By Vivian Nguyen ’21
The Reciprocal Travel to Tibet Act, a conglomerate of strategies to “confront Chinese economic aggression, military expansion, internal repression and overseas political interference,” currently lies face up on President Donald Trump’s desk, awaiting his approval.
Congress recently passed the bipartisan bill as a nonviolent yet definitive declaration in opposition to Chinese authoritarian attacks against minority groups. According to Josh Rogin, columnist for The Washington Post, the legislation would “compel Beijing to open Tibet to U.S. officials and journalists or face restriction on some Chinese Communist Party officials’ ability to visit the United States.”
According to Roseanne Gerin, editor for Radio Free Asia in Washington D.C., the bill earns its name as so-called “reciprocal,” because it is a “response” to the Chinese prevention of free travel for “U.S. diplomats, NGO workers, journalists reporting on human rights abuses, and others” against our own policies of free travel for all Chinese citizens in the United States.
Handily, the term “reciprocal” also communicates an attitude of defensive non-aggression rather than offensive action. Vice President Mike Pence recently emphasized “fairness” and “sovereignty” in justifying intervention on behalf of the oppressed Tibet population and the government’s “internment of hundreds of thousands of Uighurs and other ethnic minorities in the Xinjiang region.” For Congress, this remains the foremost purpose to pass the bill.
Likewise, the Reciprocal Travel to Tibet Act gained its own version in the Senate. In shoring support for the Senate version of the bill, Florida Senator Marco Rubio stated, “The Chinese government and Communist Party use far-reaching, intrusive surveillance, and pervasive military and police force in Tibet, so no one should be surprised by their reluctance to grant access to American diplomats, journalists and others who might expose their egregious violations of human rights and religious freedom violations against the Tibetan people.”
In the House, Democratic leader Nancy Pelosi expressed her support for the act, while Republican Congresswoman Ileana Lehtinen of Florida also stressed that the bill would “send a clear message that we will not let Beijing’s immoral, unjust, and destabilizing treatment of the Tibetan people go unaddressed.”
Tibet’s political climate in regards to Chinese authority has heightened in past years. Formerly autonomous from China, Tibet was taken over and incorporated into China nearly 70 years ago when the spiritual leader of Buddhist Tibet, formally called the “Dalai Lama,” was driven into exile with 80,000 of his followers. According to Gerin, currently Chinese authorities “maintain a tight grip on the region, restricting Tibetans’ political activities and peaceful expression of ethnic and religious identities, and subjecting Tibetans to persecution, torture, imprisonment, and extrajudicial killings.”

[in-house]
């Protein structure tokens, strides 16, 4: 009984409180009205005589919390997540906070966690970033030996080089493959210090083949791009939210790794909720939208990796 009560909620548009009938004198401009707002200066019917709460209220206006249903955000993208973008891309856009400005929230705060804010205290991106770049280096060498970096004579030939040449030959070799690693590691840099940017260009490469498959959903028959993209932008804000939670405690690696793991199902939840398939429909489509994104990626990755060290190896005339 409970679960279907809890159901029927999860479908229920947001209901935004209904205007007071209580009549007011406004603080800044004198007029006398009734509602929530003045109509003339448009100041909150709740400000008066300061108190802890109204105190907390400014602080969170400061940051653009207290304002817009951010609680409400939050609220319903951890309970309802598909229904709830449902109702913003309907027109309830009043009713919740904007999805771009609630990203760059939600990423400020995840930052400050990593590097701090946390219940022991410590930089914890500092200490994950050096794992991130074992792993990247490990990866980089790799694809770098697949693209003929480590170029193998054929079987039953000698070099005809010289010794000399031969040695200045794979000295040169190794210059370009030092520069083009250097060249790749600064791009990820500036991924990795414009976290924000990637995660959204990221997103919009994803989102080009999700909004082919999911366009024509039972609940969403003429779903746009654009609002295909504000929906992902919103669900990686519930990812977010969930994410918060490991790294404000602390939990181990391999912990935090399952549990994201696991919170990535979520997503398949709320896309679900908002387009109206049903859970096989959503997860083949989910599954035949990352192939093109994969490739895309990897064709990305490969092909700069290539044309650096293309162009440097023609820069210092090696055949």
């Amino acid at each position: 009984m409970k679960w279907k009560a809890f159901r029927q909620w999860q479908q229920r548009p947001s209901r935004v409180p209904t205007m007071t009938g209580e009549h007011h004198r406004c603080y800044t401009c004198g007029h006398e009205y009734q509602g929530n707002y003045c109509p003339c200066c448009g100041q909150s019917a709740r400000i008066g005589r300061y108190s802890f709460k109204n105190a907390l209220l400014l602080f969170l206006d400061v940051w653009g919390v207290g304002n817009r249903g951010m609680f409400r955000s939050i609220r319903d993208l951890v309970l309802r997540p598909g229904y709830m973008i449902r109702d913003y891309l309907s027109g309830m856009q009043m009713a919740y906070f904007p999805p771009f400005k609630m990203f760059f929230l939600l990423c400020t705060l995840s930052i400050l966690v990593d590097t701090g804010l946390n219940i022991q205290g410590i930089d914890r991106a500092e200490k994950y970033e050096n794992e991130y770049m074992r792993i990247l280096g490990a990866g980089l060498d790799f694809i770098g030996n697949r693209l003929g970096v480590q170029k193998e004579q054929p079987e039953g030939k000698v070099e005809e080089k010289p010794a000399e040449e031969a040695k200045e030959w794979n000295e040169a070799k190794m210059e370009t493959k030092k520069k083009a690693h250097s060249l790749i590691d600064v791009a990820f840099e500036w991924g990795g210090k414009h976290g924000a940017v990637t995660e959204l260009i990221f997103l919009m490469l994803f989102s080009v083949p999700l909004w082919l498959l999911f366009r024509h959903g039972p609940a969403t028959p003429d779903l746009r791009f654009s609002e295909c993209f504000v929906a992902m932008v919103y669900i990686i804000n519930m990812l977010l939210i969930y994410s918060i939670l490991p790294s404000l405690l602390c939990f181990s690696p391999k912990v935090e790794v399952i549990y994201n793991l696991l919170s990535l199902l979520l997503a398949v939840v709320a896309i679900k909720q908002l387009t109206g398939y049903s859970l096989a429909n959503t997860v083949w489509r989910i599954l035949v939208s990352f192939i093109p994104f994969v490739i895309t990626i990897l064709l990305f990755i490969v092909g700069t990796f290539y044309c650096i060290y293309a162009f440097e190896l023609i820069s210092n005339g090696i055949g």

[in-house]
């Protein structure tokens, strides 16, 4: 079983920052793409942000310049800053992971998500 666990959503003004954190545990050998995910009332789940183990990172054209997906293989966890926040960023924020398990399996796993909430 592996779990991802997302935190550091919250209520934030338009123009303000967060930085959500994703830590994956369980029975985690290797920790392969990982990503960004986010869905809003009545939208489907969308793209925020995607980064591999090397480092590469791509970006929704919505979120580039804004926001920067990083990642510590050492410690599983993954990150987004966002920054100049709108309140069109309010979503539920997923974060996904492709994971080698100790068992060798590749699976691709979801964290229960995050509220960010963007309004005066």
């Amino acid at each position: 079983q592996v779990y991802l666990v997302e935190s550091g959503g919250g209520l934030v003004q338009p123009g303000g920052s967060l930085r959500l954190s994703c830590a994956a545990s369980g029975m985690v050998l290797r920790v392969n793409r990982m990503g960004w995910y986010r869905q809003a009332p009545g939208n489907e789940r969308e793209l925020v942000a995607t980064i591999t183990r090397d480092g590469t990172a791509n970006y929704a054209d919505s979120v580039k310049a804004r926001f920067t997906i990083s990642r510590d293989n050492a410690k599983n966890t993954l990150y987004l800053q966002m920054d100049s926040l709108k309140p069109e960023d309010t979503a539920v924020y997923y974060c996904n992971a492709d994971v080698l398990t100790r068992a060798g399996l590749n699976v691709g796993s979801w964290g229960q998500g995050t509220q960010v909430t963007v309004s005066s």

The bill would demonstrate Congress’ concerns in the issues abroad and expose the Chinese government to the world, says Matteo Mecacci of the International Campaign for Tibet.
The history of U.S. foreign policy holds that Tibet is the central form of U.S. assistance to China. Congressionally mandated, the United States has provided support for Tibet at least for the past few decades despite “the Chinese regime’s consistent opposition to such aid,” according to political reporter Paul Huang at The Epoch Times.
In late March of 2018, US Congress approved a spending bill that includes $17 million to support Tibetans “in and out of Tibet.” The U.S. Department of State reports that money was shared through the “Consolidated Appropriations Act of 2018” for the primary goal of protecting and preserving Tibetan culture, and promoting sustainable livelihoods and market integration in Tibetan communities — specifically, sustaining natural resources-based livelihood options; advancing environmental standards and protections; and advancing the rule of law and human rights.
As mobilized by United States interventional support, the social revolutions in Tibet that rose as a consequence have had major implications in checking Chinese authoritarianism. The financial assistance “has been a lifeline for one of the world’s most vulnerable populations” over the past few decades, according Tenzin Dorjee of the Tibet Action Institute.
In spite of President Trump’s proposals to reduce financial support to Tibetan programs in the fiscal year 2018 budget, Congress continues to push forward support for the Tibetan “nonviolent struggle against tyranny and oppression.” Dorjee argues, “The Tibet aid program is not charity, it’s a reparation of sorts.” When China invaded Tibet, the United States used Tibetans to “contain the Communist expansion and to secure intelligence about China.” The intelligence haul significantly aided American forces in the Cold War of the 1950s. On a larger scale, aid to Tibet remains instrumental to check authoritarian regimes of China, and to defend “freedom and democracy,” which “are the very words and ideas for which people are laying down their lives.”
If approved by Trump, the Reciprocal Travel to Tibet Act, as Dorjee and others argue, would provide tangible improvements for reporting on suspicious Chinese activity abroad and would be a firm step in strengthening long-held American values of the Fourth Estate.
Photo credit: Courtesy of Hamid Sardar of Dream Catcher Motion Productions “Tibet, Le Chemin Des Vents”